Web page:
There is within the human mind something that acts as a moral judge. It tells people what is right and wrong, urges them to do right, and gives them feelings of either innocence or guilt, depending on whether they obey or disobey it. This moral judge we call conscience (Rom 2:15-16; 1 John 3:19-21). Although the Old Testament does not mention the word ‘conscience’, it certainly refers to the activity of conscience (Gen 3:7-8; 2 Sam 24:10; Job 27:6; Ps 32:3; 51:3-4). Conscience is not a perfect judge, because sin has affected the conscience as it has affected every other part of human nature (Luke 11:35; Eph 2:1-3).

Therefore the conscience, like the rest of human nature, needs cleansing from the effects of sin, and this comes about only through the sacrificial death of Jesus Christ (Heb 9:14; 10:22). The conscience also needs instruction, because it can only make judgments according to the knowledge it possesses (Rom 2:14-15; 1 Cor 8:7,10). Christians must therefore train and discipline the conscience so that it is well instructed, pure, active and sensitive (Acts 24:16; Eph 4:17,23; 1 Tim 1:5,19; 2 Tim 1:3).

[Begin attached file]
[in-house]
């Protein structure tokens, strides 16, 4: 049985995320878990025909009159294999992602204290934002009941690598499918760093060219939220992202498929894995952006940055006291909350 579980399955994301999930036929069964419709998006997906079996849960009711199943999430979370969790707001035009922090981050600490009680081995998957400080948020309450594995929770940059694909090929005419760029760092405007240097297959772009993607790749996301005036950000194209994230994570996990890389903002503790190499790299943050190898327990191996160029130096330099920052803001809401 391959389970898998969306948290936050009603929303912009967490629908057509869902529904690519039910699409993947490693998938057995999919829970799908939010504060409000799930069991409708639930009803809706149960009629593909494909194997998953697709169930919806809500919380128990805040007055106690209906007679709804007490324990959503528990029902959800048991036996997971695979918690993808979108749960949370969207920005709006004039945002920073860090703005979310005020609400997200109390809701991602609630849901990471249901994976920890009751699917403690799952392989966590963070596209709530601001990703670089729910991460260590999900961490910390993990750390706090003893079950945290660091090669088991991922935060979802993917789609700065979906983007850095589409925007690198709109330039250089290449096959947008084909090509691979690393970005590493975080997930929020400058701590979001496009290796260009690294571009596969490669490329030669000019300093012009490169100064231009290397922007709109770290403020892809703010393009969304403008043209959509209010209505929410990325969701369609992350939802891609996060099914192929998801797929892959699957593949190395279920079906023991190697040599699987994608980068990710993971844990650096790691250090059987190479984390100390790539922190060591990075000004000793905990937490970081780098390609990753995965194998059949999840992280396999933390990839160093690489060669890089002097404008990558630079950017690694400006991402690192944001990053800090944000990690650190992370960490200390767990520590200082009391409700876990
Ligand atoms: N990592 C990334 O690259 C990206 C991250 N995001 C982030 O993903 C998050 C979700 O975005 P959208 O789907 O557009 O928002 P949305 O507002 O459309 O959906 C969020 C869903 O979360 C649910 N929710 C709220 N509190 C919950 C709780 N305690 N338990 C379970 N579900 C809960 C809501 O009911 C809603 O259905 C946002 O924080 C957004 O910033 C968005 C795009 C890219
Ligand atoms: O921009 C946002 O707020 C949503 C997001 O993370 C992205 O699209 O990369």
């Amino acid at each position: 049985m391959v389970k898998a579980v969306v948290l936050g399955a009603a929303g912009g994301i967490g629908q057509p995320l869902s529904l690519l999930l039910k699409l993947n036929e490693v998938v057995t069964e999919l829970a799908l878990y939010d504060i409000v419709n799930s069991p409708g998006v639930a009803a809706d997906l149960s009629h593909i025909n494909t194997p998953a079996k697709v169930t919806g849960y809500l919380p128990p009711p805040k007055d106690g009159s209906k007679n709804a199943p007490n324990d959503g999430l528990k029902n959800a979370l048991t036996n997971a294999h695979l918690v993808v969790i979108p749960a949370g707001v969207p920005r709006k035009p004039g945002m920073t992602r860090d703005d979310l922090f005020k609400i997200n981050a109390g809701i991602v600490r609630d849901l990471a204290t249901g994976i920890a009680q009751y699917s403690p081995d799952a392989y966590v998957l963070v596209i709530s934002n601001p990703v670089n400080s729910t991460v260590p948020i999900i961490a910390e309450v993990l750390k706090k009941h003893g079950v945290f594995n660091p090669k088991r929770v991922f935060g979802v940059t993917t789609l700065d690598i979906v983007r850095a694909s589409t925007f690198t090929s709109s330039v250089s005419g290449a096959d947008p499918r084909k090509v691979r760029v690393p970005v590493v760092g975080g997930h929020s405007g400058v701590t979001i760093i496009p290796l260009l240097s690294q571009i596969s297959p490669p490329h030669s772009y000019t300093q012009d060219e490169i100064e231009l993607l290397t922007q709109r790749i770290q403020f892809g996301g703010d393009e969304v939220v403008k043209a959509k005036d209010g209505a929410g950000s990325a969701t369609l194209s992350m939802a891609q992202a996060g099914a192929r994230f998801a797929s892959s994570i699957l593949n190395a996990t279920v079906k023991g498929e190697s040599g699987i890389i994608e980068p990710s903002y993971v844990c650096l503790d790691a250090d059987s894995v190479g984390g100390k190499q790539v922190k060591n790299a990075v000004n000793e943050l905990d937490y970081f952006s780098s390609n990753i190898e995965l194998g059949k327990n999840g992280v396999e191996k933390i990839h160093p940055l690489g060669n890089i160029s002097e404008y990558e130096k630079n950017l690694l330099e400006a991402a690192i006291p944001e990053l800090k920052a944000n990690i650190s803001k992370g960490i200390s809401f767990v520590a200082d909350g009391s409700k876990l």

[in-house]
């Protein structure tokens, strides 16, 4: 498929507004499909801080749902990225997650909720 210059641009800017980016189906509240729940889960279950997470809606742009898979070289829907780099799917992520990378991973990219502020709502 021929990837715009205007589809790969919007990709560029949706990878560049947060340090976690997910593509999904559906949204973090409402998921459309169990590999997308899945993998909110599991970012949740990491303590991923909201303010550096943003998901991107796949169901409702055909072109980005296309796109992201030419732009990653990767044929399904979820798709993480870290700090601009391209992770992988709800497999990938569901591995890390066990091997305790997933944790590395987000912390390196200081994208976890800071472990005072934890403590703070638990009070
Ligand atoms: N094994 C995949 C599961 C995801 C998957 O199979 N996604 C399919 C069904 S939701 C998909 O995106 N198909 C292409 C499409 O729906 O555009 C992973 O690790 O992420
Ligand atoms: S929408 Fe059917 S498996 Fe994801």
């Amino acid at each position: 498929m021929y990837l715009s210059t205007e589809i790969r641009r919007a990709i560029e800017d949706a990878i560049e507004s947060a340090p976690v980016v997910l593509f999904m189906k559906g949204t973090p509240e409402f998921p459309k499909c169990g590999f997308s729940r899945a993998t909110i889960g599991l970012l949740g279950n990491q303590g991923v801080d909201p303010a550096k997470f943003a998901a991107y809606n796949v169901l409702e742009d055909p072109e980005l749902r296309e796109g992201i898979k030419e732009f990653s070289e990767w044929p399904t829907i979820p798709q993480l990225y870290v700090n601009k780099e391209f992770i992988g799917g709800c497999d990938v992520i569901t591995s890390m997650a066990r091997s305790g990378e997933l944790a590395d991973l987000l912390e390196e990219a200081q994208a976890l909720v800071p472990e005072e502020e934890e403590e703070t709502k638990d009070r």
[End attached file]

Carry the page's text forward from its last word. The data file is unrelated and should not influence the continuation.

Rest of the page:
When people ignore conscience, it can easily become defiled, hardened or dead (1 Tim 4:2; Titus 1:15). A properly developed conscience will lead people to do what is right, whether a written law demands it or not (Rom 13:5; 1 Peter 3:16). Christians must be careful to keep the conscience clear in all that they do (2 Cor 1:12; Heb 13:18). At the same time they must realize that a clear conscience does not necessarily mean they are faultless (1 Cor 4:4-5). Sometimes the conscience may be clear in relation to something they want to do, but they decide not to do it because of the bad effect it could have on others (Rom 14:22-23; 1 Cor 10:28-29). The conscience must be clear before God, not just clear according to standards people set for themselves (Acts 23:1; Rom 9:1).

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